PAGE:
Our hotel is in the town of Leamington, close to Point Pelee National Park. This enables us to thoroughly explore this wonderful site at a very relaxed pace. The species passing through change day by day so we will search out new birds and any others previously missed, such as Yellow-breasted Chat, Brown Thrasher, the huge Great Crested Flycatcher, Eastern Phoebe, Golden-crowned Kinglet, Indigo Bunting, Veery, Swainson’s, Hermit and Wood Thrushes and Rose-breasted Grosbeak. One of the most difficult families is the `empidonax’ flycatchers, with Least, Willow, Alder, Acadian and Yellow-bellied all testing our identification skills. 

American-Goldfinch Baltimore-Oriole  Downy-Woodpecker-2

Meanwhile a whole selection of different sparrows is possible, including White-crowned, White-throated, Grasshopper, Savannah, Chipping, Lincoln’s, Song, Swamp, Field and Vesper. Raptors on our list should by now include Turkey Vulture, Broad-winged, Sharp-shinned, Coopers and Red-tailed Hawk, Osprey and American Kestrel. You will be amazed by the beautiful little Ruby-throated Hummingbird, and with luck we could find a roosting Eastern Screech Owl or Whip-poor-Will, and both displaying American Woodcock and Common Nighthawk. We will also hope for a rarity or two, and on our previous visit we managed to see Harris's Sparrow, Rusty Blackbird, the rare Kirtland's Warbler and a Yellow-throated Warbler - you just never know what will turn up here!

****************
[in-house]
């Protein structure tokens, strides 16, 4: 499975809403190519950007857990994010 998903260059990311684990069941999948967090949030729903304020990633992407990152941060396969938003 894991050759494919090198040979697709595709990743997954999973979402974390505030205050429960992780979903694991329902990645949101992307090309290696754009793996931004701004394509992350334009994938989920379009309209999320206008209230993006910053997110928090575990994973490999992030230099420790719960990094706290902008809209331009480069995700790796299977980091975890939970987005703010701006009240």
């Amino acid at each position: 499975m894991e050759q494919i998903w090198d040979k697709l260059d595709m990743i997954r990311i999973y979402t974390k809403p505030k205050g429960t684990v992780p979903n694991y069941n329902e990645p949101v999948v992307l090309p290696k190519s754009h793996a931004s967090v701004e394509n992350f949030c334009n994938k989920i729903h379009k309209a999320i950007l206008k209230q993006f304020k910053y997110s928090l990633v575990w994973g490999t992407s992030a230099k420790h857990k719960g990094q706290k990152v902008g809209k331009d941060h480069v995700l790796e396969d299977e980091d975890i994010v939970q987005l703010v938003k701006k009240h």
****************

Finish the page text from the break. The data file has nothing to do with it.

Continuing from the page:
Rose-breasted-Grosbeak-3 Eastern-Towhee  Field-Sparrow 

DAY 11      Point Pelee - Toronto - UK
  - 17th May